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Autonomous Vehicle Business Models: How Will You ‘Own’ One?

Google, Uber, and several major automakers are working to bring autonomous vehicles (i.e. self-driving cars) to the marketplace. In mid-October 2016, Tesla announced that three of its models will be fitted with all the hardware needed to be driverless. In September 2016, Uber cars were seen on the streets in self-driving mode. The technology is rapidly maturing, and we continue to see testing of cars with driverless capabilities in some cities.  There has been speculation that autonomous vehicles are the next radical market transformation for the automotive industry, as cloud computing was for the software industry.  The prediction is that …

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Bring Your Own Device (BYOD) – Be Smart

At the dawn of portable electronic devices, they were primarily work-related productivity tools.  Often, employers would purchase (or lease) devices and distribute them to their need-to-have employee base.  It’s not so long ago that we can remember when the Blackberry transitioned from a business device to a consumer device.  Everybody wanted a Blackberry (weren’t those the days for RIM?) and free email providers like Yahoo and Gmail offered accessibility of their email content through the Blackberry. Then, mobile devices got smart.  They became phones and productivity tools and the footprint shrunk from two devices to one.  One smart device that …

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Outsourcing Lessons from an “Uber” Uber-Rider

In July 2015, my 12-year-old SUV, with 220,000 miles, finally breathed its last breath.  It was time for me to buy a new car.  But, instead, I decided to try a little personal experiment with the “sharing economy.”  Based on a back-of-the-napkin calculation, I determined that it might actually be cheaper to completely outsource my driving to Uber (or its competitor, Lyft).  Using a source like Edmunds.com, it’s easy to find out the “true cost of ownership” of any car you might have your eye on.  Looking at comparable replacement vehicles, my “true cost to own”– fees, fuel, insurance, maintenance …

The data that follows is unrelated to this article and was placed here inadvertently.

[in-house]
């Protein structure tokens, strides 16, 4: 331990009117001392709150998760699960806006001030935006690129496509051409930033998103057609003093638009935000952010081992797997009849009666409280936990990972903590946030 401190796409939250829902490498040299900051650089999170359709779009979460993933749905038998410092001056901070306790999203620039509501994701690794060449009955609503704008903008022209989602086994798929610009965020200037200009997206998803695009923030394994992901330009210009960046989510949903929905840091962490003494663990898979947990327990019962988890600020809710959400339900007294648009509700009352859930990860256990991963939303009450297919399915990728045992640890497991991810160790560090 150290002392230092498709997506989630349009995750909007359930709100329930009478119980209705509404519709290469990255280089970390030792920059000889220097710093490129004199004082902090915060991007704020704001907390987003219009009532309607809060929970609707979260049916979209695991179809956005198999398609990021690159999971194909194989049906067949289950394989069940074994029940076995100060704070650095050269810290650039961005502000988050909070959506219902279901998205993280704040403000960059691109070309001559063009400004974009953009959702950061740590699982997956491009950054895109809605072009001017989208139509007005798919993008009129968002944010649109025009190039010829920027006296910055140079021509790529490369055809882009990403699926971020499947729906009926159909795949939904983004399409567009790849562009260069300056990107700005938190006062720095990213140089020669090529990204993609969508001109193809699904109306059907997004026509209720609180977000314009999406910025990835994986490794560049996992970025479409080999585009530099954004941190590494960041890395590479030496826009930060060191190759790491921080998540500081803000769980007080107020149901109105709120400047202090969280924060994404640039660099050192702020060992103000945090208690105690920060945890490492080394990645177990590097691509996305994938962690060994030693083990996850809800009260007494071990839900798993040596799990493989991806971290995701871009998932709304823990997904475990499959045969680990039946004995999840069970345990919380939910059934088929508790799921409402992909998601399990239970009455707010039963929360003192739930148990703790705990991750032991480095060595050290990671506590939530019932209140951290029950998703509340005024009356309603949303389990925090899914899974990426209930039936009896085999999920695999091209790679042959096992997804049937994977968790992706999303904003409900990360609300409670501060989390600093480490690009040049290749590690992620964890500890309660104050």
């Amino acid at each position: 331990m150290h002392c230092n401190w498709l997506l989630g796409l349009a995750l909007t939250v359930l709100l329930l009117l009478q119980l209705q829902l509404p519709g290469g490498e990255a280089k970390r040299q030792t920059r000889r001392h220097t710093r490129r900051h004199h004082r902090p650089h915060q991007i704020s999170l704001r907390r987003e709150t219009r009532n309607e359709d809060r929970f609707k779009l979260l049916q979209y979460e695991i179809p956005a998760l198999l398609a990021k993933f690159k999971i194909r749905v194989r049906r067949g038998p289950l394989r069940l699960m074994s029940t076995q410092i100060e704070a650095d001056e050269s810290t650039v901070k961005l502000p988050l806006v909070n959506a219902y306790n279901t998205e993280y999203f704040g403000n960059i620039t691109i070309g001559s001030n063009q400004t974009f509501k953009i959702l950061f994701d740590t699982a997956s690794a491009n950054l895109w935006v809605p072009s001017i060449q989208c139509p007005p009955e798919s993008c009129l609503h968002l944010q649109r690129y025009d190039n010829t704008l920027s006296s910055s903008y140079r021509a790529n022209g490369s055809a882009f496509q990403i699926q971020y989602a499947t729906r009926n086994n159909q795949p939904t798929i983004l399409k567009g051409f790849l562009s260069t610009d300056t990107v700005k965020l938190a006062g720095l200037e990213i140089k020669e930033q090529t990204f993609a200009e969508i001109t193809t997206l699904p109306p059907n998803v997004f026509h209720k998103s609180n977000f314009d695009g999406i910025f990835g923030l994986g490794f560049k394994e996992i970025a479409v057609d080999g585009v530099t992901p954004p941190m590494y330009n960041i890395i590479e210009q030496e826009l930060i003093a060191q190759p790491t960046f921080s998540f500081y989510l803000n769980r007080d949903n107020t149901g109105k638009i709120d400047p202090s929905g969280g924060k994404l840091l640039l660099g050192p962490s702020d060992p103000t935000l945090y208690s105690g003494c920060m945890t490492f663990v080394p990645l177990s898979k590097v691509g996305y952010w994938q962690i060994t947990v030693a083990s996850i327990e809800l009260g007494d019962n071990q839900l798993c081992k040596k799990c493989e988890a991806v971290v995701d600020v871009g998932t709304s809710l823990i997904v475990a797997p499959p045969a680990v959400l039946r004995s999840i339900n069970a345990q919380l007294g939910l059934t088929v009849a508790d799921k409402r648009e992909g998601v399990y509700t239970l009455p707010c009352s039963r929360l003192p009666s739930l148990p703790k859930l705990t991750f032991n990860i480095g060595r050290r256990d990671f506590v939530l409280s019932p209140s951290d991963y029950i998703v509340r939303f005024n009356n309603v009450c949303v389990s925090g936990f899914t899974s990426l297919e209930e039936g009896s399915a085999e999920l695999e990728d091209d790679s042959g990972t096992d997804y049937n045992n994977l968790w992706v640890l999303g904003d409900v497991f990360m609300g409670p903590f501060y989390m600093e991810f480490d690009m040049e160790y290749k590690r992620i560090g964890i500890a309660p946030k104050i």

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Authenticating Purchases with Facial Recognition

Facial recognition technology has rapidly advanced in sophistication and accuracy over the years. Early use of the technology was focused on facial detection in security systems. Since 2014, the federal government has introduced facial recognition technology, along with collecting travelers’ fingerprints, in its U.S. Global Entry system in an effort to strengthen border security in major airports across the U.S. And perhaps the most widely known use of facial recognition technology today is the function of “tagging” in online social networks which allows users to identify friends in photos. Recently, businesses have begun exploring facial recognition’s potential benefits for increasing …

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The Case of the Monkey Selfie

Here’s the story: back in 2011, this monkey gets hold of a photographer’s camera (there are multiple versions of how the monkey actually got the camera, so we will just state the fact we do know for certain – it ended up with the camera) and starts snapping pics of itself. The owner of the camera, David Slater, claims a copyright in the resulting photos and demands that Wikipedia take them down. So, who owns the pic? The owner of the camera, or the photographer (regardless of species) who actually took the picture? Copyright 101 – the creator of the …